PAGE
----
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We're always excited for the beginning of summer movie season. Despite the fact that it's almost guaranteed to contain some major disappointments and jarring disasters, we often find goofy fun, sharp writing, and new stars blowing up (sometimes literally) our cinematic seasons.

Regina Carter On Piano Jazz

57 minutes ago

Jazz violinist Regina Carter is one of today's most original and daring musicians. Classically trained, Carter grew up in Detroit, where she absorbed all the music that Motown had to offer. While in high school, Carter became inspired when she discovered jazz violinists such as Noel Pointer, Ray Nance and Eddie South.

"Marcus Gavius Apicius purchased me on a day hot enough to fry sausage on the market stones."

So begins the tale of Thrasius, the fictional narrator of Feast of Sorrow. Released this week, the novel is based on the real life of ancient Roman noble Marcus Gavius Apicius, who is thought to have inspired and contributed to the world's oldest surviving cookbook, a ten-volume collection titled Apicius.

When Dee Dee Bridgewater learned that she would become a 2017 NEA Jazz Master, a succession of thoughts and feelings flooded her mind. The news came as a total shock, as she tells it: "It was so far out of my orbit and just my whole sphere of thinking," she said in a conversation at NPR this spring, hours before she formally received her award.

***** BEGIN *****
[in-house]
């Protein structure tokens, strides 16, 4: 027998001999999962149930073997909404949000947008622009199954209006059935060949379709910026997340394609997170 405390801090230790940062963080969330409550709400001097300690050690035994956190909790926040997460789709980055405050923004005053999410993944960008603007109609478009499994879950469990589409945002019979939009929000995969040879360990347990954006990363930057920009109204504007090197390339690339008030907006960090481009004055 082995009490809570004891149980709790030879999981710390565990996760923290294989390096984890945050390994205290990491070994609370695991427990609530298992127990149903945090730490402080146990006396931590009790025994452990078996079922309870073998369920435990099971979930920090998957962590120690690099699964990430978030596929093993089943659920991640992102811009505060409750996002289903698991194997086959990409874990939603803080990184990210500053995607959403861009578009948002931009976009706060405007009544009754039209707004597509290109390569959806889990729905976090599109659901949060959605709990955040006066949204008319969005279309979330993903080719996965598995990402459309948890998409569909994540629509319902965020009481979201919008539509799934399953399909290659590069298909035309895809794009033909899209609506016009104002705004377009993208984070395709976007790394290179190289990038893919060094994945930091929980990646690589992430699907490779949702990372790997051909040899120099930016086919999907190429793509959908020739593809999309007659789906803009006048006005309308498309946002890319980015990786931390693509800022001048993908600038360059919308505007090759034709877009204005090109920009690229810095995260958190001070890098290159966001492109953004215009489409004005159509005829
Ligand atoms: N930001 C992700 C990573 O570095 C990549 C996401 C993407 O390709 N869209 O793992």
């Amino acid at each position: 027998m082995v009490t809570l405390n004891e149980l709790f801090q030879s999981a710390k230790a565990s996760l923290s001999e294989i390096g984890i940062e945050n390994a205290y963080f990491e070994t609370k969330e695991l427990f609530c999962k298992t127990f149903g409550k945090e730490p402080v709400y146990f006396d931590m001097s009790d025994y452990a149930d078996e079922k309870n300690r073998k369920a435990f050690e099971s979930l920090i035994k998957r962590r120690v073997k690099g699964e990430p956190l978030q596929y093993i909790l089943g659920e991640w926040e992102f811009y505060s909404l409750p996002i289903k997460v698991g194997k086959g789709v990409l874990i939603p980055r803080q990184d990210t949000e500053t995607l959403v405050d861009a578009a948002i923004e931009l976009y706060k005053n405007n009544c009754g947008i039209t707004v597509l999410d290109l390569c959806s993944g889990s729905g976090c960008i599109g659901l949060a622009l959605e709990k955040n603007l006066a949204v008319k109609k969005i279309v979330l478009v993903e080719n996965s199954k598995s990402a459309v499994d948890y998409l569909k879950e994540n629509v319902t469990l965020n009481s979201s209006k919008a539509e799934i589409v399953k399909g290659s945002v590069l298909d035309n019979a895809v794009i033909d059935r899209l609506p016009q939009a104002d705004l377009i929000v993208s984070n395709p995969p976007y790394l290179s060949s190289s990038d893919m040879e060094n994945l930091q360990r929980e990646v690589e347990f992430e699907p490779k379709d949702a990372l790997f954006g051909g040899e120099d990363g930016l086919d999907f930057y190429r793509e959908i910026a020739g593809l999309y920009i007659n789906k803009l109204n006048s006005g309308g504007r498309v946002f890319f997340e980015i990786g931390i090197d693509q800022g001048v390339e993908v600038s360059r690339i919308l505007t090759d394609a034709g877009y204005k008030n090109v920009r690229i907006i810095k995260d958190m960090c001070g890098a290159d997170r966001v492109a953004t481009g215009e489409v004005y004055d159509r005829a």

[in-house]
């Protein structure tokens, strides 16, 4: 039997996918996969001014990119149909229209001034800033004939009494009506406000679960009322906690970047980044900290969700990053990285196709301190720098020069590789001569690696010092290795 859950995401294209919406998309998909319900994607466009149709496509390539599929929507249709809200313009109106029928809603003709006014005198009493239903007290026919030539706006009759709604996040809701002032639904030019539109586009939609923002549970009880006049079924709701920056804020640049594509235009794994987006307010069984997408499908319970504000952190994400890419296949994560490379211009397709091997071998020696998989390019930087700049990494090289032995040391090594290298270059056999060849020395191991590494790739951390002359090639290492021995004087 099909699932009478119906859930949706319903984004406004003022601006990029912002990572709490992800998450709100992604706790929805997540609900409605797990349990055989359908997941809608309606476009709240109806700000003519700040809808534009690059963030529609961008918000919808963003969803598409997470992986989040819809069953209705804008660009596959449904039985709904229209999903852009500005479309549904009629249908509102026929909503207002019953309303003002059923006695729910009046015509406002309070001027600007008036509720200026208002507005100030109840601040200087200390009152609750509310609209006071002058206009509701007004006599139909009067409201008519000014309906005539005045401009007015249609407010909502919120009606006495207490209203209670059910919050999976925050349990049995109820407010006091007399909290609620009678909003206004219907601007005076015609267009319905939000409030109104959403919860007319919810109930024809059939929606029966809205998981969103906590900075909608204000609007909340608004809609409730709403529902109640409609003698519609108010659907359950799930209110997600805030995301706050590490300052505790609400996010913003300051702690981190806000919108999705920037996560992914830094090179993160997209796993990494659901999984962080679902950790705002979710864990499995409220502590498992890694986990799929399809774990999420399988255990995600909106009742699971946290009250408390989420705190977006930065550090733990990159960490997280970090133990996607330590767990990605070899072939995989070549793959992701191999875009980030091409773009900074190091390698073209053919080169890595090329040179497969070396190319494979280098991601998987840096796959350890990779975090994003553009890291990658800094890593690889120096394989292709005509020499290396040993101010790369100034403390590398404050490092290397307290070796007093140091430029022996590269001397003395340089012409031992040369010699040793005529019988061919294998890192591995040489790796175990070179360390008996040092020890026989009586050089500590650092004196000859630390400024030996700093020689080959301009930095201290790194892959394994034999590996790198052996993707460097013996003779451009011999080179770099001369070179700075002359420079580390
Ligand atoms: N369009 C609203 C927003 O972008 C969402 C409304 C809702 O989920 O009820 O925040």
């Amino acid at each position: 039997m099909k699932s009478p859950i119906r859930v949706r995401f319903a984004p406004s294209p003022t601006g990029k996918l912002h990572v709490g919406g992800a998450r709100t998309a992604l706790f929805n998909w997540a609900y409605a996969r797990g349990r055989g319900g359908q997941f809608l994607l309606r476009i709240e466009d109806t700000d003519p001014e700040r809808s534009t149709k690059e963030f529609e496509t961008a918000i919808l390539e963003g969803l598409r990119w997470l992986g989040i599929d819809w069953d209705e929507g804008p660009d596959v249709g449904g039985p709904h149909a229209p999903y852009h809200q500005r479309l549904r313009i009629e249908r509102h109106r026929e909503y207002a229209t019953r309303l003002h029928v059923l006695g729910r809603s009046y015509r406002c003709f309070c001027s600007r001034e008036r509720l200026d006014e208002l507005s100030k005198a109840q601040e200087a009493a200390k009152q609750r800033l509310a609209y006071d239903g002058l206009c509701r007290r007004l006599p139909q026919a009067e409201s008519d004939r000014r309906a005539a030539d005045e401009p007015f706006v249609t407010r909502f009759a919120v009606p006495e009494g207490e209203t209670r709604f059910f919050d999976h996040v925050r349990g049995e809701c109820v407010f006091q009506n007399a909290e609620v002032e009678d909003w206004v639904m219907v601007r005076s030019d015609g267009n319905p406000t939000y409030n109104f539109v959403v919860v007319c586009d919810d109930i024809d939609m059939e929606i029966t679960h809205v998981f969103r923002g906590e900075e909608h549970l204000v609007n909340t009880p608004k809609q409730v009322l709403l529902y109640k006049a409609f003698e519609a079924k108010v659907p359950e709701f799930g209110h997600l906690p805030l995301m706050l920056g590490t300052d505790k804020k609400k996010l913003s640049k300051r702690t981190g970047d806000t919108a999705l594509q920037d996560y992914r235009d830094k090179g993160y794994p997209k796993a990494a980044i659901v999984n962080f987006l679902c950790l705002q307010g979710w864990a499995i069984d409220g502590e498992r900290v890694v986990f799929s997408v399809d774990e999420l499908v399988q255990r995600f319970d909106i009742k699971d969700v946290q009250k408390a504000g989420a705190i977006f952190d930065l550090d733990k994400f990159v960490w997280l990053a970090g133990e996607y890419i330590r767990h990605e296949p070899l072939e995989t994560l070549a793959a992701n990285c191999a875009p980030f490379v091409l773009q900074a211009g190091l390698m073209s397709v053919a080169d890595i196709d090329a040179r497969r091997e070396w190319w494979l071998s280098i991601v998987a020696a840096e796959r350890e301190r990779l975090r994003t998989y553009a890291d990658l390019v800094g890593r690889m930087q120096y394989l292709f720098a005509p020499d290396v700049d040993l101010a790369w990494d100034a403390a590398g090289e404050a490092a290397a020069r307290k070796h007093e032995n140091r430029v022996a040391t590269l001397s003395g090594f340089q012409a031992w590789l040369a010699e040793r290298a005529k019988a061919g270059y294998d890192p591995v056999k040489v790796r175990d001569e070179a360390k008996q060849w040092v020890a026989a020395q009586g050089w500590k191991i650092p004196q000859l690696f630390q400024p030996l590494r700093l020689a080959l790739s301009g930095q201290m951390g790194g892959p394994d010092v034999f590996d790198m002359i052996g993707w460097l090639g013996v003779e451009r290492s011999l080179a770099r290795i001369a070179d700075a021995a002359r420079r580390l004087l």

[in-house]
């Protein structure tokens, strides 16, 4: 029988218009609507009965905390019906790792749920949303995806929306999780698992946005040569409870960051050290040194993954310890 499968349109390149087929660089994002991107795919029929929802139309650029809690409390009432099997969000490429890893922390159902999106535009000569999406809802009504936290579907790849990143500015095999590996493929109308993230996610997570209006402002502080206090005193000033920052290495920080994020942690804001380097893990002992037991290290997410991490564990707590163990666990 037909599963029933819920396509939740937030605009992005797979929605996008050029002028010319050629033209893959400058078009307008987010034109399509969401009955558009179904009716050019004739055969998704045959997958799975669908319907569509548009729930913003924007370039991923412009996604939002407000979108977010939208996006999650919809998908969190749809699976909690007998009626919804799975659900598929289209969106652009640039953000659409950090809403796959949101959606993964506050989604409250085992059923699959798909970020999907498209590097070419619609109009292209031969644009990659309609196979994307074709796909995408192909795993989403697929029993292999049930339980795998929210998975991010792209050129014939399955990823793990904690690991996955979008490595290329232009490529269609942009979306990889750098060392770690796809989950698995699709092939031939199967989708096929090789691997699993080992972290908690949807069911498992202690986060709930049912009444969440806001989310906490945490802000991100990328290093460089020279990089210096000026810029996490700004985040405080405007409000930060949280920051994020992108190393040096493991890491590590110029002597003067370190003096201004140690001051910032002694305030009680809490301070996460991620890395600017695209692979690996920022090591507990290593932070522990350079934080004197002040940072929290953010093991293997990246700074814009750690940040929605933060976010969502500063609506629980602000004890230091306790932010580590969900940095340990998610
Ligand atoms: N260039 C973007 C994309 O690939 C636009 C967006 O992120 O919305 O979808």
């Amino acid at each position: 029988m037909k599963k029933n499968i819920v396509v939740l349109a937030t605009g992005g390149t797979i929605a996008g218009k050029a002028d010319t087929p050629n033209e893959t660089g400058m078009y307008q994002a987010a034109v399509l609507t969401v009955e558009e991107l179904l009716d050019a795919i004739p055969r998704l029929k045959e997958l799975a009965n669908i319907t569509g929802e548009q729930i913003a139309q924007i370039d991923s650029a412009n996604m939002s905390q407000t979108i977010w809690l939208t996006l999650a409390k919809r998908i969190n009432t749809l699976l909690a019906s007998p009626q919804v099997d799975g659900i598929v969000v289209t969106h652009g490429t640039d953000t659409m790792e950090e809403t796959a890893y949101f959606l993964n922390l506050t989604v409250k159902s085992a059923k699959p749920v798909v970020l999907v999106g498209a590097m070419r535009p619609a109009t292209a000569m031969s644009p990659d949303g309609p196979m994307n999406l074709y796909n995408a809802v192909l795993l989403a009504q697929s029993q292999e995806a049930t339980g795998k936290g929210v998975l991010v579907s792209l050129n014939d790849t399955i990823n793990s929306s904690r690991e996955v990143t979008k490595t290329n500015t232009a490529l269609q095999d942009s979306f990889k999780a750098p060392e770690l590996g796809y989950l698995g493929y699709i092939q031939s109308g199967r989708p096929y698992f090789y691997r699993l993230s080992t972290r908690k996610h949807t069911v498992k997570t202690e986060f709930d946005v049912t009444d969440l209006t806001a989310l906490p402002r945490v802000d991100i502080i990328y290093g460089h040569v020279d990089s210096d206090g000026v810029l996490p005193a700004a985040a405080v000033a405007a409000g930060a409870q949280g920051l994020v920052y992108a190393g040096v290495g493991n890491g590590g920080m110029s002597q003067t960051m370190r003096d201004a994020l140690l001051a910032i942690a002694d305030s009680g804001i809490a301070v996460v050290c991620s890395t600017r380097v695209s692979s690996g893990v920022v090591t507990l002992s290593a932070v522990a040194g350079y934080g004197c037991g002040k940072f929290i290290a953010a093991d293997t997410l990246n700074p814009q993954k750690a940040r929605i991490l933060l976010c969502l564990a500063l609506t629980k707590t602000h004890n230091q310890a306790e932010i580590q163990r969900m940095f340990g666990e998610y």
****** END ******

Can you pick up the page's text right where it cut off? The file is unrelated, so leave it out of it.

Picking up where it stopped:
Christian Scott aTunde Adjuah, the firebrand trumpeter from New Orleans, doesn't go in for small gestures. His current project is The Centennial Trilogy, a three-album series intended to confront a range of societal issues, especially as they relate to the African-American population. The style of this new work carries a no less ambitious agenda, blending aspects of post-bop, trap and electronics, according to the non-idiomatic designation that Adjuah likes to call "Stretch Music."

Multi-instrumentalist, composer, spiritual leader and the wife of John Coltrane, Alice Coltrane Turiyasangitananda (1937-2007) long stood in her husband's shadow. Some certain number of more casual jazz fans, if they have known her name at all, only know it from sidewoman credits on some of his albums, and not for her own performances and recordings.

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Twenty-five years ago this week, four Los Angeles policemen — three of them white — were acquitted of the savage beating of Rodney King, an African-American man. Caught on camera by a bystander, graphic video of the attack was broadcast into homes across the nation and worldwide.

Fury over the acquittal — stoked by years of racial and economic inequality in the city — spilled over into the streets, resulting in five days of rioting in Los Angeles. It ignited a national conversation about racial and economic disparity and police use of force that continues today.

Hugh Masekela was an up-and-coming trumpeter, all of 20, when he took an overnight train from Johannesburg to Cape Town to meet a pianist everyone was talking about in South Africa: Abdullah Ibrahim, then known as Dollar Brand.

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